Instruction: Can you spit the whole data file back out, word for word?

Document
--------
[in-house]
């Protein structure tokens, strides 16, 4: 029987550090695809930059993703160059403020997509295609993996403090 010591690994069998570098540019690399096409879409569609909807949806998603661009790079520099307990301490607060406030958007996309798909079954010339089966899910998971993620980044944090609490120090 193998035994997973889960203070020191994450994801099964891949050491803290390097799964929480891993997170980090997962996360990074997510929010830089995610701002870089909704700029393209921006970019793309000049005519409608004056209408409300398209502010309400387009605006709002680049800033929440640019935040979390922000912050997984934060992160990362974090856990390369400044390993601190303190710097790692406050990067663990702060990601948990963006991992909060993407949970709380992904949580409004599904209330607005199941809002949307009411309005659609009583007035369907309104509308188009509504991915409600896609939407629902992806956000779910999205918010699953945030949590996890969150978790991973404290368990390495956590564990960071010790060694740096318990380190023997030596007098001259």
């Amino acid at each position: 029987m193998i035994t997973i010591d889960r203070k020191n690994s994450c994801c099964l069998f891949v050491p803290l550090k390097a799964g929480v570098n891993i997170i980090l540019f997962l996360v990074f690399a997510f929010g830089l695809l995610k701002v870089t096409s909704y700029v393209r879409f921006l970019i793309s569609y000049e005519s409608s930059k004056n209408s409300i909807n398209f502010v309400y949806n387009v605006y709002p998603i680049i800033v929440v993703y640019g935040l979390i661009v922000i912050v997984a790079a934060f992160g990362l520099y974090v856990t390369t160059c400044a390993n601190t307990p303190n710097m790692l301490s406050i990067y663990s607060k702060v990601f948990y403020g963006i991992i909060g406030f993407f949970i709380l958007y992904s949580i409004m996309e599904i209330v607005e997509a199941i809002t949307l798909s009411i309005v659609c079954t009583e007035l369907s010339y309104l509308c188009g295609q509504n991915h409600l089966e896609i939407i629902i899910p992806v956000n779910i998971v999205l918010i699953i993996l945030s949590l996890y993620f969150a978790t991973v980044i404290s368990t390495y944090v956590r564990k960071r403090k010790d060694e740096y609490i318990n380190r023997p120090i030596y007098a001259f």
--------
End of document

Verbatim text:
[in-house]
């Protein structure tokens, strides 16, 4: 029987550090695809930059993703160059403020997509295609993996403090 010591690994069998570098540019690399096409879409569609909807949806998603661009790079520099307990301490607060406030958007996309798909079954010339089966899910998971993620980044944090609490120090 193998035994997973889960203070020191994450994801099964891949050491803290390097799964929480891993997170980090997962996360990074997510929010830089995610701002870089909704700029393209921006970019793309000049005519409608004056209408409300398209502010309400387009605006709002680049800033929440640019935040979390922000912050997984934060992160990362974090856990390369400044390993601190303190710097790692406050990067663990702060990601948990963006991992909060993407949970709380992904949580409004599904209330607005199941809002949307009411309005659609009583007035369907309104509308188009509504991915409600896609939407629902992806956000779910999205918010699953945030949590996890969150978790991973404290368990390495956590564990960071010790060694740096318990380190023997030596007098001259």
């Amino acid at each position: 029987m193998i035994t997973i010591d889960r203070k020191n690994s994450c994801c099964l069998f891949v050491p803290l550090k390097a799964g929480v570098n891993i997170i980090l540019f997962l996360v990074f690399a997510f929010g830089l695809l995610k701002v870089t096409s909704y700029v393209r879409f921006l970019i793309s569609y000049e005519s409608s930059k004056n209408s409300i909807n398209f502010v309400y949806n387009v605006y709002p998603i680049i800033v929440v993703y640019g935040l979390i661009v922000i912050v997984a790079a934060f992160g990362l520099y974090v856990t390369t160059c400044a390993n601190t307990p303190n710097m790692l301490s406050i990067y663990s607060k702060v990601f948990y403020g963006i991992i909060g406030f993407f949970i709380l958007y992904s949580i409004m996309e599904i209330v607005e997509a199941i809002t949307l798909s009411i309005v659609c079954t009583e007035l369907s010339y309104l509308c188009g295609q509504n991915h409600l089966e896609i939407i629902i899910p992806v956000n779910i998971v999205l918010i699953i993996l945030s949590l996890y993620f969150a978790t991973v980044i404290s368990t390495y944090v956590r564990k960071r403090k010790d060694e740096y609490i318990n380190r023997p120090i030596y007098a001259f």